Adoptee Story: Jacob Taylor-Mosquera

May 23, 2020

Adoptee Story:

Jacob, born in Colombia, adopted to the US

INTRO: Fellow adoptee Jacob shares his story with us. He speaks of conflicting feelings that many adoptees can relate to and gently reminds us that reunion can come with its own set of hardships.  

This Adoptee Life - Adoptee Story - Jacob Taylor-Mosquera

“The Pendulum Swings

Jacob Taylor-Mosquera


While I embrace the Spring-to-Summer transition brought on by April, May and June, I silently loathe what they represent for me.

I was born on April 3rd, 1984 in Cali, Colombia. Seven months later, I was adopted to the spacious yet isolated area of Longbranch, WA, a roughly two-hour’s drive southwest of Seattle. Mother’s Day follows my birthday month and Father’s Day rounds out my season of existential angst in mid-June. Birth. Mother. Father.

Allow me to revisit the word I used above. ‘Loathe’ is an aggressive verb yet it is not meant to mindlessly attack any member of my families, adoptive or biological. Instead, it is employed here to highlight what I genuinely feel, which is a persistent irritation with the pendulum in my mind oscillating between feelings of guilt and elation, between mental solitude and equanimity. My guilt arises from sentiments related to my privileged life as a direct result of my adoption while many in my biological family in southern Colombia literally struggle to pay for a short taxi ride to visit each other. The mental solitude develops because I feel powerless to discuss these topics at length with my adoptive father or sister. I no longer speak to anyone in my extended adoptive family.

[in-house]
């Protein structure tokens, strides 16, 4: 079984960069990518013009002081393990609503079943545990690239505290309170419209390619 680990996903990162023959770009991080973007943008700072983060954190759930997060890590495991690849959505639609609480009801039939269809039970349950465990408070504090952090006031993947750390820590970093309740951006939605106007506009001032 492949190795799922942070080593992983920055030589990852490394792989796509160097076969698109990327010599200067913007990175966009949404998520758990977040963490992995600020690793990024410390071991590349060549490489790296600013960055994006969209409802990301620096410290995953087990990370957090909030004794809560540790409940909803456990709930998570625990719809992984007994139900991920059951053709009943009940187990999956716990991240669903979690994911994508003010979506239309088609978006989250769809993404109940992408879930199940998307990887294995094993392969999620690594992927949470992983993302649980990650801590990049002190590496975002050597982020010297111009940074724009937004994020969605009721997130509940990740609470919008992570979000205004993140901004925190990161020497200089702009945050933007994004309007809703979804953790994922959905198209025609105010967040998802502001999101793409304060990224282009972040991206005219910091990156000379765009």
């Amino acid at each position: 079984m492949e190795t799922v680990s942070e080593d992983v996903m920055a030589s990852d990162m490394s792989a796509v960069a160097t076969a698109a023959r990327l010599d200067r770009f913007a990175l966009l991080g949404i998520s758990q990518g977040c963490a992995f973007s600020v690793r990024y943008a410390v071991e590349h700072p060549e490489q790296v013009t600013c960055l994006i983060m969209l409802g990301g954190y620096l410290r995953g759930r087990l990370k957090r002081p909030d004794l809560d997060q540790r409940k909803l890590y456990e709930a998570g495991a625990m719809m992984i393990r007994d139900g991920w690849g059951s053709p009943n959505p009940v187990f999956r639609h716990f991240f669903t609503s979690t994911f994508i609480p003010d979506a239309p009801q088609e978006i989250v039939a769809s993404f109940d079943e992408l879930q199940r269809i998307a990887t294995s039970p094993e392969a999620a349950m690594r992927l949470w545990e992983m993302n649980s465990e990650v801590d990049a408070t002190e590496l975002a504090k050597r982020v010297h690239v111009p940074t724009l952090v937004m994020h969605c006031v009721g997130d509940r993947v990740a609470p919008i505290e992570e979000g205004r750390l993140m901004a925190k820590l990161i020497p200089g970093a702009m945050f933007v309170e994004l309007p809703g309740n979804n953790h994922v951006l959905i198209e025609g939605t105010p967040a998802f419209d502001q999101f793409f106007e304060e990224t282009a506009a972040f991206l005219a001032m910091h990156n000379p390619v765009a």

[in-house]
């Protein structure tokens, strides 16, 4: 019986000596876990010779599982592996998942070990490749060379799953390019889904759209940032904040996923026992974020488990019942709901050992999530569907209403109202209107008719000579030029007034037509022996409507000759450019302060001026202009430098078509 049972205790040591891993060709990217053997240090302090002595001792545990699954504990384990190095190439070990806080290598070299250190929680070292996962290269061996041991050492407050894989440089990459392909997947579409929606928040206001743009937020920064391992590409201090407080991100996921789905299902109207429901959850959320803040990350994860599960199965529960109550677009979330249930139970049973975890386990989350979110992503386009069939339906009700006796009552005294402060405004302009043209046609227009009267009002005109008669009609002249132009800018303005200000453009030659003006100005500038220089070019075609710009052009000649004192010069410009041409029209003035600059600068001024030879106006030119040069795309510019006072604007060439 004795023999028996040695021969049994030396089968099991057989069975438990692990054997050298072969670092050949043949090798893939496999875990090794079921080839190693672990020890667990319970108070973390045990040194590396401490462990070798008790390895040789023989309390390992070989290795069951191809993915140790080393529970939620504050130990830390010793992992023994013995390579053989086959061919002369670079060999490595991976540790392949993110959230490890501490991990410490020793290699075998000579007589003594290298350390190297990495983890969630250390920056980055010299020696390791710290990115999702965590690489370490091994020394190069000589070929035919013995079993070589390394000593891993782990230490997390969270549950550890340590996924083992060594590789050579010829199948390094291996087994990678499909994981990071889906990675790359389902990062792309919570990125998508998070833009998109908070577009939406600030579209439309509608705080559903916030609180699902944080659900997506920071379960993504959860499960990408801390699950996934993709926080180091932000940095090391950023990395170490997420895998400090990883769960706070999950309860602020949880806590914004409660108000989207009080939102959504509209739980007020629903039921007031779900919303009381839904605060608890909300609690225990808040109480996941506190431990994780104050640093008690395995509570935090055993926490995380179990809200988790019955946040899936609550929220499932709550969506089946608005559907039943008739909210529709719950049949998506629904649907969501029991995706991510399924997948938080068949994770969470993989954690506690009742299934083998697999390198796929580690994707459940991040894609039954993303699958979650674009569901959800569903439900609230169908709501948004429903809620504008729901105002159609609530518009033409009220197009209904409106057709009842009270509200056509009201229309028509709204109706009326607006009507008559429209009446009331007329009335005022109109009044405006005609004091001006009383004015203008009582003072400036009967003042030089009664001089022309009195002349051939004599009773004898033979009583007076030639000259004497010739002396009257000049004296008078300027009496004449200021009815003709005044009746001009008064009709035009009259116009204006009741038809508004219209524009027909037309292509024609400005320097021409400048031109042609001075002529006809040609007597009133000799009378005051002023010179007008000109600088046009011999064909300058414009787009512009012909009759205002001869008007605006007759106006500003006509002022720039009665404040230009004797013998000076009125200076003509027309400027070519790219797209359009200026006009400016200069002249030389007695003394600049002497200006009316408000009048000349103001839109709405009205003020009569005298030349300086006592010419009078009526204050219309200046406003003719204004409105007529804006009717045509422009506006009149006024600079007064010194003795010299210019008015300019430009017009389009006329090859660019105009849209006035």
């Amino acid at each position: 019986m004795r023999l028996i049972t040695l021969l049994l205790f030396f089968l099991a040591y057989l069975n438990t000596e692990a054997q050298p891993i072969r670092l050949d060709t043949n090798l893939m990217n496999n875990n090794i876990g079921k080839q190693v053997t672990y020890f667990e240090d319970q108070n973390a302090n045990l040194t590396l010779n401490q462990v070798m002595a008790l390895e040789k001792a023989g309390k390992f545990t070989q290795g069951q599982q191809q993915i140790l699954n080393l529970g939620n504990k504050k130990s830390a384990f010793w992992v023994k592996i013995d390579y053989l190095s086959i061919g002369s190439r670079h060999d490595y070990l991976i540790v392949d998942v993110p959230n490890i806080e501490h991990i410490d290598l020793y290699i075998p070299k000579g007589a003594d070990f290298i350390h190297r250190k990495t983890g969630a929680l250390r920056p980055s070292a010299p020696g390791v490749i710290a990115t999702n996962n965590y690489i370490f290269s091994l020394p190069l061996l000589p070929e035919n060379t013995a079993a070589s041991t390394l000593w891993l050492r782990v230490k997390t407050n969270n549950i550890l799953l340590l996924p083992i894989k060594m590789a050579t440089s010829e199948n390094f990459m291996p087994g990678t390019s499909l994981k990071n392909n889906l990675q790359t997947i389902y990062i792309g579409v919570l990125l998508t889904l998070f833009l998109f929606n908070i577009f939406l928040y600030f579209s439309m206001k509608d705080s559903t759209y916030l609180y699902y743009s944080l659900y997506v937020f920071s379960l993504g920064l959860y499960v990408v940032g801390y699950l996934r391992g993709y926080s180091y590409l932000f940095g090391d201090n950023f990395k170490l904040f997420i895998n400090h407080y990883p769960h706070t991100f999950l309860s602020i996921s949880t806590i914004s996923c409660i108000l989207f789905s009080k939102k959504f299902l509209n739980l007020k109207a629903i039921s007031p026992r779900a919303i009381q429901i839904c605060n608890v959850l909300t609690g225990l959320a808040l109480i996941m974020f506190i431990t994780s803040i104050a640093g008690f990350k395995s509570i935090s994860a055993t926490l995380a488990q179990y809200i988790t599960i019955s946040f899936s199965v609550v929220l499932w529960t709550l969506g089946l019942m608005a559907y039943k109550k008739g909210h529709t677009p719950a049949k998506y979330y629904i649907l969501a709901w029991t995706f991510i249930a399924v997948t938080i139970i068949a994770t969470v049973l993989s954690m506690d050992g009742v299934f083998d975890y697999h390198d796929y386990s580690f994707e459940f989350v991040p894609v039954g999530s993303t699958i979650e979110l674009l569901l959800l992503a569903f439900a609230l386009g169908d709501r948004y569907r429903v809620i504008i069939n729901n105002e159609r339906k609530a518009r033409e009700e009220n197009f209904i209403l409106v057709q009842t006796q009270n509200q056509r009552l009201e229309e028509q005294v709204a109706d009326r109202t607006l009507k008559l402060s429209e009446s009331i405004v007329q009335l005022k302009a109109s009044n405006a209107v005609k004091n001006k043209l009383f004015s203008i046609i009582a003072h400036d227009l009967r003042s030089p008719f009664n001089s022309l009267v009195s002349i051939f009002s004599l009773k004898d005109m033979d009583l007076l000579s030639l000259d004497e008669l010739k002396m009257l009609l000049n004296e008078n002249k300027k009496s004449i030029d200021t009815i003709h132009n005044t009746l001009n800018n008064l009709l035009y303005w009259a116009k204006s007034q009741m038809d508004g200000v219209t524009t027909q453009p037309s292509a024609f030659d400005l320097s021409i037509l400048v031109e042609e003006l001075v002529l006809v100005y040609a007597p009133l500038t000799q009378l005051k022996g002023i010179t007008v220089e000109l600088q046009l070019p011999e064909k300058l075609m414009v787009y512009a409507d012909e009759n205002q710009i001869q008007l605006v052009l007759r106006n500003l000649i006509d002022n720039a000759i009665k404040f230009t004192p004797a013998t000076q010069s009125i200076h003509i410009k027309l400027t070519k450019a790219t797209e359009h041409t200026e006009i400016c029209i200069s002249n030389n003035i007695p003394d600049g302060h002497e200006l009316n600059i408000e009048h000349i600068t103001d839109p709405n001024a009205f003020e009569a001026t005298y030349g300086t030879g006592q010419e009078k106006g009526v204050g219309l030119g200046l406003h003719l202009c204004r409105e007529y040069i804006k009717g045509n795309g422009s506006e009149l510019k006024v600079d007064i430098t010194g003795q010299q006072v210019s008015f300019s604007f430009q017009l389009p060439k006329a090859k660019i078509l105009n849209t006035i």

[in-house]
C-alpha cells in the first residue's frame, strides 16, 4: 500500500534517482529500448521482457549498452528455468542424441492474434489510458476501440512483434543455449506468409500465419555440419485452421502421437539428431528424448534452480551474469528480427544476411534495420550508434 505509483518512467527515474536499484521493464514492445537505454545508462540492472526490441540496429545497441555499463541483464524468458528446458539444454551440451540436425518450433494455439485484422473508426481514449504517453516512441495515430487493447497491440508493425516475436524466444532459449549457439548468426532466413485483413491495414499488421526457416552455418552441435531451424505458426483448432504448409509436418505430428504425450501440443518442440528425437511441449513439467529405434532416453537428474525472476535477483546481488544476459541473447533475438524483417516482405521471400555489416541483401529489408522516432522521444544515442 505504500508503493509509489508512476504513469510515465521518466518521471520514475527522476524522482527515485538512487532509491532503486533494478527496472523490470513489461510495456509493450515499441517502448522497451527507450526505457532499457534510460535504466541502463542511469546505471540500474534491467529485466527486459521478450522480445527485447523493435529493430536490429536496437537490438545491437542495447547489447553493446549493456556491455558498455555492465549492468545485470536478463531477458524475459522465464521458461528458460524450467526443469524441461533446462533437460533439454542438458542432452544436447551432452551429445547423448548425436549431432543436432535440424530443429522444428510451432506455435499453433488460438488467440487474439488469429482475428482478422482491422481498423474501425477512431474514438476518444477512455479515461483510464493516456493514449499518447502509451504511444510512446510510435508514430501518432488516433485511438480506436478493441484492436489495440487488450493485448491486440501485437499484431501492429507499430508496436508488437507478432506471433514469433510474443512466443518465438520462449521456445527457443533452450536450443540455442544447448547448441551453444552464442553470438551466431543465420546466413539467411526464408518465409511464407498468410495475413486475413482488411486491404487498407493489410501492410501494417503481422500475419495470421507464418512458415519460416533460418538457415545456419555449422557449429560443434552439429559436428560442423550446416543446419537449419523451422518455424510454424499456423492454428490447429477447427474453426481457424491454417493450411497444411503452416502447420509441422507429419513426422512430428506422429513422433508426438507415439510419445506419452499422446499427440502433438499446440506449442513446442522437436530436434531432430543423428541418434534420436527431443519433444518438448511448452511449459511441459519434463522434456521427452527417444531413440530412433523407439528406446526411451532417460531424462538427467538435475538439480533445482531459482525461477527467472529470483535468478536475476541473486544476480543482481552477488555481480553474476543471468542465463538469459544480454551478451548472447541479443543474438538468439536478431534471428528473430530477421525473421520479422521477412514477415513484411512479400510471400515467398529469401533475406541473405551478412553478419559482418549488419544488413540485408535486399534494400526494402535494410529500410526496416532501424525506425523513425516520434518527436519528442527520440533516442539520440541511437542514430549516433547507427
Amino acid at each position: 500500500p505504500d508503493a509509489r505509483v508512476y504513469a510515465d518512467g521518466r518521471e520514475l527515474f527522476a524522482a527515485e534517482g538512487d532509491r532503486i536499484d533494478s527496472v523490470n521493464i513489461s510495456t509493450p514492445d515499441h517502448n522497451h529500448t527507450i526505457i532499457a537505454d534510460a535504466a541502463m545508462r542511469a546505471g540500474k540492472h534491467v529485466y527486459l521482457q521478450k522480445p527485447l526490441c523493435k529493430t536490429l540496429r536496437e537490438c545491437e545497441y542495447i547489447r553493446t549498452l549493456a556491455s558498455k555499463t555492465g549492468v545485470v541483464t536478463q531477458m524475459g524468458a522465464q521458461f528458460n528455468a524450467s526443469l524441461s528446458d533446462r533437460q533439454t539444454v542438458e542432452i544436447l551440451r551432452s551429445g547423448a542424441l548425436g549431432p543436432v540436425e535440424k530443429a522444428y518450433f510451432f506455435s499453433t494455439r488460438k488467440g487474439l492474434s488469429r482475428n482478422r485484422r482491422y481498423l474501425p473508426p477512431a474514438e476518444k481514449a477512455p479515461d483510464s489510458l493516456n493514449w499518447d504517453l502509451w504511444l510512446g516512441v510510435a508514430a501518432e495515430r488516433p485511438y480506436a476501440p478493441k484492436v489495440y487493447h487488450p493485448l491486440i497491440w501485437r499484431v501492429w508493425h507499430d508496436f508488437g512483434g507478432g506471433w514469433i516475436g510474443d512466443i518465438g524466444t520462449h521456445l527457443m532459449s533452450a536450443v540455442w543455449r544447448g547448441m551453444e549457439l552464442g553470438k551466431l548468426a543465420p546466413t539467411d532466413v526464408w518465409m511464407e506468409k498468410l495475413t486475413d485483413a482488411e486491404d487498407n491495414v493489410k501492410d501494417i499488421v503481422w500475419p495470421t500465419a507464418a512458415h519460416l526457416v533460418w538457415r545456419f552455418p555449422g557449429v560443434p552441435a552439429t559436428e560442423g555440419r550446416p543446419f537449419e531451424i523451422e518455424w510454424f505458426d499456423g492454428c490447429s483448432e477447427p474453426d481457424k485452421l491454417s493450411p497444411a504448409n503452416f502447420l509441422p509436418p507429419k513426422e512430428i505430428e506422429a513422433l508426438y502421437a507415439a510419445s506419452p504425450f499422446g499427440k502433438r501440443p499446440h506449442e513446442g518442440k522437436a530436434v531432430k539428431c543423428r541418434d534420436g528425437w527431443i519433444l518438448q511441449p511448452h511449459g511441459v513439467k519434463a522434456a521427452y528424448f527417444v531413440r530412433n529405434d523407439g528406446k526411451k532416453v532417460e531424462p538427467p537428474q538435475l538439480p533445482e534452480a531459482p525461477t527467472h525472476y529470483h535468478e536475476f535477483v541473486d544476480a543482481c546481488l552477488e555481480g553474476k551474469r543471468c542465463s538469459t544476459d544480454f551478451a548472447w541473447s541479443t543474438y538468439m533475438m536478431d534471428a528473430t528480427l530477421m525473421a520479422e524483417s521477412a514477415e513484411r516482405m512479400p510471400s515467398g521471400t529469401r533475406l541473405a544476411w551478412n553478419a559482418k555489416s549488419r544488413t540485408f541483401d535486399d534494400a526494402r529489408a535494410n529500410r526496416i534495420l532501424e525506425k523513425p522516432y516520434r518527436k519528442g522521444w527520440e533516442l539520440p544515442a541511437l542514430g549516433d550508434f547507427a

Comparably, the elation and equanimity I mentioned derive from the profound joy I feel when having in-depth conversations with my adoptive mother or my biological cousins in Colombia about identity and questions surrounding the concept of belonging. I feel the same during lengthy WhatsApp calls with one of my biological aunts or the calmness that comes over me when meeting with fellow adoptees. The solidarity I feel with them knows no bounds whether they’re here in the U.S., The Netherlands, Australia, Belgium, Germany, Canada, Sweden or elsewhere.

The pendulum swings more intensely during these three months. Of the 35 birthdays I have celebrated since my birth, only twice have I celebrated in Colombia. Each time that date approaches I do what I can to bring as many people in my life together for amusing evenings of dining, dancing and spirited debates. I enjoy it but I always take a moment during those days to spend alone. The voluntary seclusion is necessary for me to ponder, every year, what my life would have been like had I not been adopted. In a way, those moments of intense introspection allow me to free my mind. I wonder about if I will ever arrive at the full story of how I came to exist or if I should abandon (cough, cough) the thought completely. So many out there know the stories of how and why they came to be. But for us adoptees? The pendulum swings.

Mother’s Day is a fantastic opportunity for me to not only celebrate but honor my adoptive mother and the numerous amazing mothers I am close to. I refer to Cindy as my real mom and there is no hesitation in my fingers as I type this. On the other hand, I refer to my biological mother in Colombia by her first name, Deisy. Since meeting her in a dimly lit living room in early 2005, the words “mamá” or “madre” have only left my lips around her when I refer to my real mom. Deisy has never suggested nor insisted otherwise. I confess when we met and hugged for the first time, I was overwhelmed by the weight of the moment and I believed everything she told me. During these 15 years since that afternoon, our relationship has deteriorated to the point we no longer communicate. Those initial optimistic emotions, clouded by immaturity and naiveté, faded quickly with multiple displays of how Deisy is the most manipulative and dishonest person I have ever met. But then, is my frustration truly justified after taking into account all SHE has been through? All SHE has endured? The pendulum swings.